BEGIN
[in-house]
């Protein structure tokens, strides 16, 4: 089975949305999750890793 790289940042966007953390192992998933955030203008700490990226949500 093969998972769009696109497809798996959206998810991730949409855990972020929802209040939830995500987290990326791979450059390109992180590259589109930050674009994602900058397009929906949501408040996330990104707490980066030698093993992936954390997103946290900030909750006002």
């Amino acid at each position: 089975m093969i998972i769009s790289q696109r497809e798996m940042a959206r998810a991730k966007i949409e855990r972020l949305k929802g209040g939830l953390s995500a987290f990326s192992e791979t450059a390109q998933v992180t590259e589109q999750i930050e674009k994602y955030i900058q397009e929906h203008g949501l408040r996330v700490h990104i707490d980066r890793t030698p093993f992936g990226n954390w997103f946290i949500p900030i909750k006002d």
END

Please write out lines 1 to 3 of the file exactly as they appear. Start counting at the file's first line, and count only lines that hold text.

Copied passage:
[in-house]
């Protein structure tokens, strides 16, 4: 089975949305999750890793 790289940042966007953390192992998933955030203008700490990226949500 093969998972769009696109497809798996959206998810991730949409855990972020929802209040939830995500987290990326791979450059390109992180590259589109930050674009994602900058397009929906949501408040996330990104707490980066030698093993992936954390997103946290900030909750006002």
């Amino acid at each position: 089975m093969i998972i769009s790289q696109r497809e798996m940042a959206r998810a991730k966007i949409e855990r972020l949305k929802g209040g939830l953390s995500a987290f990326s192992e791979t450059a390109q998933v992180t590259e589109q999750i930050e674009k994602y955030i900058q397009e929906h203008g949501l408040r996330v700490h990104i707490d980066r890793t030698p093993f992936g990226n954390w997103f946290i949500p900030i909750k006002d």